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Noting their dreams for more Annika Academies in far-flung countries and an Annika restaurant and an Annika reality show and an Annika-hosted LPGA event and various other manifestations of Annika, McGee says, "She's only getting started in the business world. She has very high aspirations, obviously. But ultimately I feel the work with her foundation will be Annika's legacy."
Sorenstam has always been inclined to give back. In 1996, after a mere two years on the LPGA tour, she established a scholarship fund for junior golfers at Bro Balsta, her home club in Sweden. Now she is involved with a dizzying number of initiatives and nonprofits, serving as a spokesperson, fund-raiser or cheerleader (or all three) for, among others, the Boys & Girls Club of Osceola (Fla.), the Women's Sports Foundation, the SPARK physical education program, Athletes for Hope, and the Florida Governor's Council on Physical Fitness. "All of her nonprofit work has two main points of emphasis," Ochsenreiter says. "One is to get children healthy and active. The other is to grow junior golf, particularly among girls. The First Tee is where these passions meet." In February, Sorenstam became the spokesperson for the First Tee's new Nine Healthy Habits program, which seeks to promote kids' health and wellness through golf and nutrition.
"We had a very idyllic childhood, always playing outdoors, very healthy," says Charlotta. "Annika is driven by the belief that every kid should experience the same thing. And then you add to that the game of golf [which] has given her so much."
Annika has a bricks-and-mortar vision of her approach to life: the Annika Children's Wellness Center, for which she is fund-raising and hopes to break ground on by 2013. "It'll be like the coolest YMCA you've ever imagined," Ochsenreiter says. "It's going to have a playground and a driving range but also a garden and demonstration kitchen and many other bells and whistles."
Sorenstam could reach even more people if, to great fanfare, she made a Jordanesque comeback to competition. She has teased golf fans a couple of times recently. Last November she played the Callaway Invitational, a low-key pro-am at Pebble Beach that brings together players from the PGA, Champions and LPGA tours on the same leader board. Sorenstam finished a dozen shots behind winner John Mallinger, and among the 13 women only Morgan Pressel fared better. "I still know how to get from A to B," Annika says. And she still has that glorious, endlessly repeating swing. "It will never leave her," Reis says. "It is part of her. With a month of hard work she could again be the best ball striker on the LPGA. But it would take probably a year to build up her body and sharpen her scoring."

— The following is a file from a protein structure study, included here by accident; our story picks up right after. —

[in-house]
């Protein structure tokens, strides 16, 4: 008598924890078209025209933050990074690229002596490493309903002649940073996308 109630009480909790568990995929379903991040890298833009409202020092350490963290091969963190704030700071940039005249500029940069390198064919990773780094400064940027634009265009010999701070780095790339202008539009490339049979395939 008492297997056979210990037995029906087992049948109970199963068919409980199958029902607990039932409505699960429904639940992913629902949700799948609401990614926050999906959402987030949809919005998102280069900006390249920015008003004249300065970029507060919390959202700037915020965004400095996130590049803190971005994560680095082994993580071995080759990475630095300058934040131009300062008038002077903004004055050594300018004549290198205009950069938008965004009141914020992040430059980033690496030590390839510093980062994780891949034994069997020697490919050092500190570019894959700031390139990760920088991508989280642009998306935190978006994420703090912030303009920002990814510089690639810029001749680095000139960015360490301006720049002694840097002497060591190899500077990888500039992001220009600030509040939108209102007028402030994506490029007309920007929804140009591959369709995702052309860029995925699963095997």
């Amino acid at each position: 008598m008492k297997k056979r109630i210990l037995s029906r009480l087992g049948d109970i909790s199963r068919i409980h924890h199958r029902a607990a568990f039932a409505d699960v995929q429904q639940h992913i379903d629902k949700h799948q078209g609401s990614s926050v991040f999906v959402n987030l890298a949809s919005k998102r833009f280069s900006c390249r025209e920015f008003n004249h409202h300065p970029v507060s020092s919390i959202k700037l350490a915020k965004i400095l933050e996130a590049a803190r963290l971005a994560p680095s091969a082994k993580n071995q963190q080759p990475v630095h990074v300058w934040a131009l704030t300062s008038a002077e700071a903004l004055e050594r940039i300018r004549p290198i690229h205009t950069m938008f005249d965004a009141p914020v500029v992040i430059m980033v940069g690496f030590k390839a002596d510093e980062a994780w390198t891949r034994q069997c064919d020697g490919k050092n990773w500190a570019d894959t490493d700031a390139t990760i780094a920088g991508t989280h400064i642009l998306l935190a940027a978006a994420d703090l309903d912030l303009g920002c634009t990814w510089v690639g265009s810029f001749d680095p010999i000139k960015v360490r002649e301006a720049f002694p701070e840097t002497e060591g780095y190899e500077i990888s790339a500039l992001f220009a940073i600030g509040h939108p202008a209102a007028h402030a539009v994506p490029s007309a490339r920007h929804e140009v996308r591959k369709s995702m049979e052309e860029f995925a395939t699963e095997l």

So how about it, Annika?
"I don't want to be a ceremonial golfer," she says. "I remember what it felt like to play well. I don't enjoy not playing well. I have great memories of my career. I'm happy to hold on to those. I'm at peace where I am."
Yet the game remains central to so much of what she does. Sorenstam was a big part of the push to have golf rejoin the Olympics, and she is an influential adviser to the LPGA's Commissioner Advisory Council. Some day she will have her own LPGA event, with Reunion Resort as the logical venue. Discussions with commissioner Mike Whan and potential sponsors are ongoing; in early 2012 Sorenstam hopes to host an unofficial shootout to drum up interest. She will serve as an assistant captain for the Europeans at this year's Solheim Cup, and there is zero doubt that she will assume the captaincy sometime in the future.
Sorenstam lights up when talking about the Annika Invitational, an annual tournament for 72 top girls from around the world. There are the usual clinics and fancy dinners but also media training (during which Annika asks the questions) and a visit to Florida Hospital for education about nutrition and skin care. On the last day of competition Sorenstam greets every girl at the 18th green.
Starting in 2003 she began a more personalized outreach, selecting a top Swedish boy and girl to visit America for hands-on career counseling. The second year, Anna Nordqvist journeyed to Arizona to spend the week observing Sorenstam at an LPGA event and to visit Arizona (Annika's alma mater) and Arizona State. Nordqvist wound up at ASU. Sorenstam continued to serve as an active mentor, which made Nordqvist's victory at the 2009 LPGA Championship as a 22-year-old rookie less than shocking. In the last couple of years Nordqvist has continued her Annika-ization, working with Reis and Fusser and making the Academy her home base. "I'm part of Team Annika," Nordqvist says. She's not alone. Sorenstam is in close contact with a number of LPGA players, including Yani Tseng, Paula Creamer, Sandra Gal, Natalie Gulbis and Maria Hjorth. "It's fun, it keeps me connected to the game and the players," Sorenstam says. "I don't talk swings, I talk everything else—caddies, schedule, preparation, mental aspects. I feel flattered they come to me."